It’s OK to Grieve After a Divorce

Cheryl Nielsen, the author of Meritage Divorce, suggests that “grief is the emotional contract of divorce.” 

When most people think about grief, their minds go to losing someone they care about through death. Though mourning the loss of a loved one is undoubtedly one of the hardest things anyone can go through in life, it’s important to understand that there are different types of grief. It doesn’t just have to stem from a death. Finding yourself alone after a divorce can also cause you to grieve. 

The reason for grief after divorce comes from the loss you experience during the process. In some cases, you’ll lose your spouse, your home, and maybe even your financial stability all at once. Most importantly, though, you’ll lose the relationship you worked so hard to build. 

Anywhere from 42-45% of first marriages end in divorce. With a number so high, you might feel as though it’s not “normal” to feel so lonely and sad about the loss of your marriage. But grieving after a divorce is perfectly normal and acceptable. What’s important is that you learn how to get through it, so you can move on and start the next chapter of your life in a healthy, stable way. 

A Better Understanding of Grief

Grief impacts everyone differently. It can also cause a chain reaction of events. Grief can even sometimes lead to divorce when a loss impacts a couple so much that they can’t seem to get past it — like the death of a child. The more you understand about grief, the clearer the process of getting through it will become. 

Whether you’ve ever experienced a loss before or not, you’ve probably heard of the “stages of grief.” They include:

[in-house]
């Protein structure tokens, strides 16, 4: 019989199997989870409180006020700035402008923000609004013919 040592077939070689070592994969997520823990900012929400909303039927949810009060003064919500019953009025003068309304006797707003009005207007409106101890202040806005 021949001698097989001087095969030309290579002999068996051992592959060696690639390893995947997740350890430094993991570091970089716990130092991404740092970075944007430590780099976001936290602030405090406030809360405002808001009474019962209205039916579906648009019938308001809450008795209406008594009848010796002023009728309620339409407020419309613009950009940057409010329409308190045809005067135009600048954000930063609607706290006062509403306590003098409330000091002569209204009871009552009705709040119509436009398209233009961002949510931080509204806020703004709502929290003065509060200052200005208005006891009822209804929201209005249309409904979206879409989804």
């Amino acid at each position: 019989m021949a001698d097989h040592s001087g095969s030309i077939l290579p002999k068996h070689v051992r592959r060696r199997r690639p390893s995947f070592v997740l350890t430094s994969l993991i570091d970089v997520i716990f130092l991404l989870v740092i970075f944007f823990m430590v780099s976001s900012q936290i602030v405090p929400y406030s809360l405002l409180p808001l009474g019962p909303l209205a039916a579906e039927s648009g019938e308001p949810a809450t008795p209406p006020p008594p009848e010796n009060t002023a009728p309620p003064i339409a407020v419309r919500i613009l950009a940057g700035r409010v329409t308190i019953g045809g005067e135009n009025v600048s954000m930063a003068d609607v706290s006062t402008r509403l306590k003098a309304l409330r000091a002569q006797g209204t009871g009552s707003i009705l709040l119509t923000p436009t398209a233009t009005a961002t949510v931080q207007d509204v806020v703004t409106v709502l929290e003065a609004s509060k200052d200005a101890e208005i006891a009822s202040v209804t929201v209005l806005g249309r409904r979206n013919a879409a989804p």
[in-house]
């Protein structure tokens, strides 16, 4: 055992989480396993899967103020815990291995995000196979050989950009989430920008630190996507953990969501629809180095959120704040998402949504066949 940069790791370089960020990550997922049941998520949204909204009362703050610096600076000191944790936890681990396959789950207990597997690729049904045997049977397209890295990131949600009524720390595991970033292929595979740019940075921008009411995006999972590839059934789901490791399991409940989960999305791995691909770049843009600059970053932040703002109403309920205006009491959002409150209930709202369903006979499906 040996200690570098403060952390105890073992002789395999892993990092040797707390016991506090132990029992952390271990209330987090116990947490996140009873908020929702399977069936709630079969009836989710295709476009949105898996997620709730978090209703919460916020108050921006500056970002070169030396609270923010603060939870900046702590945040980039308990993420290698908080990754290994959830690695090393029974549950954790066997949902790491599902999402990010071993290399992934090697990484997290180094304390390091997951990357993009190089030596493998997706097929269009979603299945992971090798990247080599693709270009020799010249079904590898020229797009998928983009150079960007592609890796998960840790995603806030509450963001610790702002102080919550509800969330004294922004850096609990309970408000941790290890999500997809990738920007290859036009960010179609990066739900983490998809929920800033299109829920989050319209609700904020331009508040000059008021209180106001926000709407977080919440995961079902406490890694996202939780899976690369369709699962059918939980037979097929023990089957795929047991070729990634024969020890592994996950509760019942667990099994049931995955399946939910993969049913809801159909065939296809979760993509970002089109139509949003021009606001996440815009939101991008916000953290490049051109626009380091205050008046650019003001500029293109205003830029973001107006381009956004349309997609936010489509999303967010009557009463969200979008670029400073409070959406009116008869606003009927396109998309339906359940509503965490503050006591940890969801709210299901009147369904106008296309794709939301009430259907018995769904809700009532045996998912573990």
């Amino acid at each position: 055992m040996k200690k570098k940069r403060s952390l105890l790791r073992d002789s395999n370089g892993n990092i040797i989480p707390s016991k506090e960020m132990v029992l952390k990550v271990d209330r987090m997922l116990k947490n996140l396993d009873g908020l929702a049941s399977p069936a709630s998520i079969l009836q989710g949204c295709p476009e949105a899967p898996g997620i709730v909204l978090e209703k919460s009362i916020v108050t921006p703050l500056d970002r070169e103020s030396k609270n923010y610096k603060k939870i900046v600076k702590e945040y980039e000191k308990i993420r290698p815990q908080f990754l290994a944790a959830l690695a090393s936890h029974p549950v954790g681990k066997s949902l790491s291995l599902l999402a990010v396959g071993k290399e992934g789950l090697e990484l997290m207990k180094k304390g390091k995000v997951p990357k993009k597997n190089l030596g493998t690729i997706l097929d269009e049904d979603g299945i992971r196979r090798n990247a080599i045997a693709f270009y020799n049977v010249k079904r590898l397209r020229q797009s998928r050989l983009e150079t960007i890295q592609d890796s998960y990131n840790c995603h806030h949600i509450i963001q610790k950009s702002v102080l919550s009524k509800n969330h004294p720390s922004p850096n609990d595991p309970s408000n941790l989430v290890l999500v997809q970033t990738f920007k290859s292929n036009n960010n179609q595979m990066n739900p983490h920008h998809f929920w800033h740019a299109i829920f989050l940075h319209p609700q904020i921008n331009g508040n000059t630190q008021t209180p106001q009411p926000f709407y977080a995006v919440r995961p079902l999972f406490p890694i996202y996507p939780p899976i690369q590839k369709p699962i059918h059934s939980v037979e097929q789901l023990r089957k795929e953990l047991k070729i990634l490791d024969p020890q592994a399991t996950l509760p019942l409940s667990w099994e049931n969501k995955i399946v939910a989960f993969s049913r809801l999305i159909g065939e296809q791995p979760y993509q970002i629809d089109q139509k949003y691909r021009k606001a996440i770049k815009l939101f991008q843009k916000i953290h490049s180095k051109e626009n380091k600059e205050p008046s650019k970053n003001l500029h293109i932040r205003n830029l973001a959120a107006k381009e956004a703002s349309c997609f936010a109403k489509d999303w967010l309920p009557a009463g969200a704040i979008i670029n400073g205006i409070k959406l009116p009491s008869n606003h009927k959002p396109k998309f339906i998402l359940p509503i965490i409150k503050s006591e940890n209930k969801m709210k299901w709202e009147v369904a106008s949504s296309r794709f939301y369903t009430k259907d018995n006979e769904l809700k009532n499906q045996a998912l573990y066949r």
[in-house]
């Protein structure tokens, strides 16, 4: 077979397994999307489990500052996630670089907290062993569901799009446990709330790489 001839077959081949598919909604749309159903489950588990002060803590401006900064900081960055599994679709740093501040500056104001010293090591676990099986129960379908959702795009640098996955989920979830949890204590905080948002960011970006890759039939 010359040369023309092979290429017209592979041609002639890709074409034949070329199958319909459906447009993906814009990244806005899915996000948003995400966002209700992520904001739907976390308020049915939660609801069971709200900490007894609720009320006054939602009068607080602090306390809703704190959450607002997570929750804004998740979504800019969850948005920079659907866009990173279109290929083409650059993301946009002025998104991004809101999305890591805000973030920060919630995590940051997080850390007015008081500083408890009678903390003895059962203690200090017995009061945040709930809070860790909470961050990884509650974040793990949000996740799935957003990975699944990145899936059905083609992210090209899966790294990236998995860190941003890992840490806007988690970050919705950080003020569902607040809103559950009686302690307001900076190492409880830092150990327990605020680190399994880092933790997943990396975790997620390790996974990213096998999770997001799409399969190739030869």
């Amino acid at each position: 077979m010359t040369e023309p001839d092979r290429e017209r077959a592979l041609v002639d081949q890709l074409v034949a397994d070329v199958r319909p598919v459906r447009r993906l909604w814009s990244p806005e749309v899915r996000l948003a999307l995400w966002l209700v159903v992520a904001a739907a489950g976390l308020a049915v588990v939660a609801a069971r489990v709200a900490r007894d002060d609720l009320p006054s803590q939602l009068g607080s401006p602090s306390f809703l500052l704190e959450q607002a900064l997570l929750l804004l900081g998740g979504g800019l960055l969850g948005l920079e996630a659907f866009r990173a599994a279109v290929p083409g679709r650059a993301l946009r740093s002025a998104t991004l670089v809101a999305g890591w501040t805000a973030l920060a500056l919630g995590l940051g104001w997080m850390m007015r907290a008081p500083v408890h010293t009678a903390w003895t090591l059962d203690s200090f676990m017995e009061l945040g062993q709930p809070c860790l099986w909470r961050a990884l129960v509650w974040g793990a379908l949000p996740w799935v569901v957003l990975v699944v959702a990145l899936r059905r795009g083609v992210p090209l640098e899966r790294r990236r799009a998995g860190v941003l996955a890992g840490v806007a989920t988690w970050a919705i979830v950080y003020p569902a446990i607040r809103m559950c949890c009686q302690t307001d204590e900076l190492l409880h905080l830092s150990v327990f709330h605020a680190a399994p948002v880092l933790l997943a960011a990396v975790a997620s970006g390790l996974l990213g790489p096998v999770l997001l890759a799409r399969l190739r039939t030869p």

• Denial
  • Anger
  • Bargaining
  • Depression 
  • Acceptance

While these stages can be good markers, not everyone goes through all of them after a loss, and not everyone experiences them in that order. When it comes to a divorce, the stages might look a bit different. Things like anger and depression can be stronger, but if you let them take hold they can have a severe negative impact on your mental health and in turn your physical health. 

Know You’re Not Alone

The first time you have to go home after the divorce papers have been signed can be a harrowing experience. Unfortunately, it doesn’t always get easier right away. It’s not uncommon to feel lonely after a divorce. But loneliness can be a dangerous thing that can lead to depression, and can even contribute to an early death

That isn’t meant to scare you, of course, but when you lose someone you’ve been with for many years, it’s easy to feel like you’re all alone and going crazy. You might feel as though no one understands you, or you might even feel as though a part of your identity is gone. Feelings of shame, confusion, guilt, and even fear are all completely normal. 

The most important thing to recognize is that you’re not alone. 

Even if your divorce was amicable and peaceful, you shouldn’t be expected to act like everything is okay when you’re feeling lost and lonely. It’s okay to turn to family and friends as a support system. But if you’re really struggling, talking to a counselor, therapist, or family coach can help you to get through the emotional stages of this life transition faster and healthier. 

See Also

Moving On and Finding Love

The idea of being with someone else might seem impossible right now. There is no ideal timeline for when you should start dating again or even putting yourself back out there. But don’t close yourself off to the idea just because you’ve gone through a divorce. 

According to the U.S. Census Bureau, 17% of people get married twice, and 4% exchange vows three or more times. So, just like you’re not alone in divorce, you also certainly won’t be alone if you ever choose to get re-married. 

Finding love again can help you to heal. That doesn’t mean you need to find someone right away. Your own timeline of grief is important and you have to make sure you’re in the right place mentally and emotionally to commit yourself to a relationship. If you’re ready to trust someone, to communicate openly, and to move on from the pain of your divorce, start dating when you’re ready. 

Starting a new chapter with someone else can make you feel young again, and remind you what it’s like to be in a loving, fun, committed relationship. It even gives you the opportunity to go on romantic dates with someone again. If you find the right person, your heart and mind can fully heal, and you’ll be ready to start the next chapter of your life. 

Frankie Wallace
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